All You Need To Know About The IIM Bill

The IIM Bill was passed by the Lok Sabha in July 2017 and the Rajya Sabha in December 2017. What took everyone by surprise was the quick presidential nod which generally takes anything between 2-6 months. Suddenly all students pursuing their PGDM from IIMs of the country went into a tizzy asking each other how is this going to affect us? This short article breaks up the bill into several small components and tries to solve the mystery for both PGP 2018 batch and further.

 

What is the Bill?

It has long been lobbied by the intelligentsia of the country with the politicians to give the universities and higher educational institutes a free hand in charting their growth story. You cannot create a Harvard equivalent in India if there is constant interference and hobnobbing in the management of such institutes. To be frank, it would be unfair to say that this bill has brought about that change. The IIMs and the IITs have had such autonomy for a long time in almost all fields that they pursue. What this bill does is formalises that power by transferring decision making to the board of governors. The composition of the new board is such that out of 19 members on the board, only 2 would be government representatives. The selection criteria and methodology would be known for the independent 17 members once the rules of the act are published. However, the act specifies that at least 5 alumni would be part of the board.

 

What is all this degree hype? How does it impact everyone?

The bill grants IIMs to give a Masters educational degree in place of the Diplomas it awards currently. This enables the students pursuing an MBA from an IIM to apply for doctoral programs worldwide. However, this does not mean that students currently do not pursue doctoral programs post PGDM from an IIM. Many reputed universities across the world consider a diploma from an IIM equivalent to a masters program. This bill widens the options available to the student by giving it a legal standing. However, this would alter the nature of MBA in India. This bill covers only the IIMs of the country and does not apply to other b-schools. Schools like XLRI, SP Jain, IMT, MDI, etc., would be at a disadvantage. Until now their diplomas were as good as an IIM. Now they are less valuable legally. They are fighting it out with the UGC currently to solve the problem. However, even though the bill has been passed, the rules for the same haven’t been framed. Even after the rules are framed, the board of the institute needs to pass a resolution that declares that henceforth it will award a degree to its students. Only then will the students be awarded degrees. Hence it is very unlikely that any IIM would award degrees to the current batch of outgoing students. If some IIM dos out of the way to hurry things up, it would be a rare occurrence.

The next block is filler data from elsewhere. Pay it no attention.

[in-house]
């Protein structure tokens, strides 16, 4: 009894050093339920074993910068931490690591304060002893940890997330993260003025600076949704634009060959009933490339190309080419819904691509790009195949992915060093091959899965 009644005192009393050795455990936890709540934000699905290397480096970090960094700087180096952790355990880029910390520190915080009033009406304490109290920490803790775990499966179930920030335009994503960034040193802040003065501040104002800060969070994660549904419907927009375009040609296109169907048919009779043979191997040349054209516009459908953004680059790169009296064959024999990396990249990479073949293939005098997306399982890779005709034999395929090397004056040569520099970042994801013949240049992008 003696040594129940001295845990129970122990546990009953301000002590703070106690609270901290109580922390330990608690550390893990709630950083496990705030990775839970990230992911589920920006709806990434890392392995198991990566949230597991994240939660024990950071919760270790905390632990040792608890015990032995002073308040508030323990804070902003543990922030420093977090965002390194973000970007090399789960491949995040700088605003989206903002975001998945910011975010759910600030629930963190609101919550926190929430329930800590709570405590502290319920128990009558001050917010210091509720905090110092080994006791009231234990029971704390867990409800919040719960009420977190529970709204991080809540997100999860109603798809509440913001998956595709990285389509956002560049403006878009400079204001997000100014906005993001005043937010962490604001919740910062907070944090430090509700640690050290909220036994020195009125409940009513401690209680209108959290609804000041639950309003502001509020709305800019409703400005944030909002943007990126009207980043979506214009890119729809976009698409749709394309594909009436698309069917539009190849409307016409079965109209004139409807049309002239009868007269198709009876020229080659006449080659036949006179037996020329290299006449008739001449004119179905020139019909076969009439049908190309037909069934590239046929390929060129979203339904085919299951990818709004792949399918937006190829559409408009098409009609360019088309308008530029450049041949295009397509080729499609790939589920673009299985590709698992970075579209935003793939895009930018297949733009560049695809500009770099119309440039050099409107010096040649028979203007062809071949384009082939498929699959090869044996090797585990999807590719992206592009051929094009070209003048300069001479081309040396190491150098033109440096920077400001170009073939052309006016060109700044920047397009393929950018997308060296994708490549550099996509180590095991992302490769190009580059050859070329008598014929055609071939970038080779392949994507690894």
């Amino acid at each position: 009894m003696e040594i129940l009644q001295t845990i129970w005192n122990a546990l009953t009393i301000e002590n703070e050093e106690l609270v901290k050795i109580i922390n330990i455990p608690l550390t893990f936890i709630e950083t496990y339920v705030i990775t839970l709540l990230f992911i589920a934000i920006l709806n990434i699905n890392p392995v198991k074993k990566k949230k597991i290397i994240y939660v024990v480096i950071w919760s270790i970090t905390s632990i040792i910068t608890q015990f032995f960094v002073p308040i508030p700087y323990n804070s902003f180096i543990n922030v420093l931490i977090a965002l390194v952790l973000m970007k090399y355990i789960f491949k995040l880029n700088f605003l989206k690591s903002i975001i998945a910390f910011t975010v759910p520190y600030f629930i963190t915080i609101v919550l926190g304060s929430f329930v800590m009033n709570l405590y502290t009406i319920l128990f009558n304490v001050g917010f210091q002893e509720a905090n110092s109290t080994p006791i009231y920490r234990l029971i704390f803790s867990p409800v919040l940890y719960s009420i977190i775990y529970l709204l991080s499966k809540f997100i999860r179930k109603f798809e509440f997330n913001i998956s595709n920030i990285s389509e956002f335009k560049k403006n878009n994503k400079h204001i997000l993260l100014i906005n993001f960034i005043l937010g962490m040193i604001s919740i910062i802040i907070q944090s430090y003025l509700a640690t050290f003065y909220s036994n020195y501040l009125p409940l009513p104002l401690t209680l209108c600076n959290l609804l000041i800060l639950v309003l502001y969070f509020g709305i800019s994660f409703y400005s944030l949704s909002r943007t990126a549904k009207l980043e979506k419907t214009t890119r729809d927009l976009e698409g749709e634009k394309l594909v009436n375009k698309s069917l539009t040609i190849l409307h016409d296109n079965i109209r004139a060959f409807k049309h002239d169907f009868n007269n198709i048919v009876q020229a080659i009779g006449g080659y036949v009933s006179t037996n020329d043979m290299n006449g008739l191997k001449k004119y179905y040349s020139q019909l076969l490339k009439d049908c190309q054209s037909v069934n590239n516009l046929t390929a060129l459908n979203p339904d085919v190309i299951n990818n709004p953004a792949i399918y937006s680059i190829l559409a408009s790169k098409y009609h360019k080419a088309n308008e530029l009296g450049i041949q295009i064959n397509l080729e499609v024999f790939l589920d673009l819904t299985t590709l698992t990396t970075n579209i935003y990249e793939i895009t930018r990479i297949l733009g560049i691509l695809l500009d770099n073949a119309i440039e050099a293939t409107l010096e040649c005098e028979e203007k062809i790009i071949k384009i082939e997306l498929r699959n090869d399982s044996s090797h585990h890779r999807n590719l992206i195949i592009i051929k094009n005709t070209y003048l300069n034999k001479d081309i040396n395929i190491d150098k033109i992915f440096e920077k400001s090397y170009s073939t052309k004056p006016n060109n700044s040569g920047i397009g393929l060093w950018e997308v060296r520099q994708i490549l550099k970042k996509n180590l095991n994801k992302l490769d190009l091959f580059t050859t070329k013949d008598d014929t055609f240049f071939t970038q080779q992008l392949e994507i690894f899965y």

How does this bill benefit the IIMs of the country?

An IIM is led from the front by its director. The tenure of a director is 5 years. Prior to this bill, the government of the day appointed the director to an IIM. Different governments appoint different academicians as directors and that sometimes leads to change in the direction of the institute with a change in leadership. With this bill, the appointment of the director lies in the hands of the board which ensures that the vision of the incoming director is aligned with the long-term vision of the institute. For example, IIM Udaipur’s long-term vision of furthering research to compete with global universities will be reflected even when the current director, Dr. Prof. Janat Shah retires after his 10-year tenure as the director. This gives institutes greater stability and strengthens the core of the institute.

 

Busting the Myths:

This bill in no way hinders the government funds that flow into IIMs for expansion and furthering the training of both students and teachers. Many of the features that the act contains like enabling international partnerships, etc., aren’t new as institutes had such liberties even without the passage of the bill. Just the passage of the bill does not change things because unless the rules have been framed and tabled in the parliament, it would not empower the boards. Hence it would be futile to expect degrees for the current batches. Whether past batches can be granted degrees would also depend upon the rules framed. However, it is important to point out that even without the bill to support the IIMs, the diplomas granted by them were accepted almost everywhere in India and most recognised universities worldwide owing to the excellent quality of education IIMs have been providing to students for many decades.

ANKUSH ARYA

A reader, globe-trotter and a food junkie!

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